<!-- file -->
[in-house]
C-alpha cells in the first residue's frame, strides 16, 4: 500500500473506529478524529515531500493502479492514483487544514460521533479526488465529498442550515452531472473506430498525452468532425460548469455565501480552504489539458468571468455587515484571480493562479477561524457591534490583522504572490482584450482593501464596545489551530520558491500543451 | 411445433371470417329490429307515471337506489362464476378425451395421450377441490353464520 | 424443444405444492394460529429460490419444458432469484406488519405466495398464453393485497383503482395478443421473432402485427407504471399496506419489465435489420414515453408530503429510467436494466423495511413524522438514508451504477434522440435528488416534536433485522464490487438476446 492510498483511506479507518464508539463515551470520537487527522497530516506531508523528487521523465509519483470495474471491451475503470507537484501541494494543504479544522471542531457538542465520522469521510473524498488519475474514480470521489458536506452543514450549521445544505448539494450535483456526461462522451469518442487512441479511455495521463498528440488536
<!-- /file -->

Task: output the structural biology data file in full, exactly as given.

[in-house]
C-alpha cells in the first residue's frame, strides 16, 4: 500500500473506529478524529515531500493502479492514483487544514460521533479526488465529498442550515452531472473506430498525452468532425460548469455565501480552504489539458468571468455587515484571480493562479477561524457591534490583522504572490482584450482593501464596545489551530520558491500543451 | 411445433371470417329490429307515471337506489362464476378425451395421450377441490353464520 | 424443444405444492394460529429460490419444458432469484406488519405466495398464453393485497383503482395478443421473432402485427407504471399496506419489465435489420414515453408530503429510467436494466423495511413524522438514508451504477434522440435528488416534536433485522464490487438476446 492510498483511506479507518464508539463515551470520537487527522497530516506531508523528487521523465509519483470495474471491451475503470507537484501541494494543504479544522471542531457538542465520522469521510473524498488519475474514480470521489458536506452543514450549521445544505448539494450535483456526461462522451469518442487512441479511455495521463498528440488536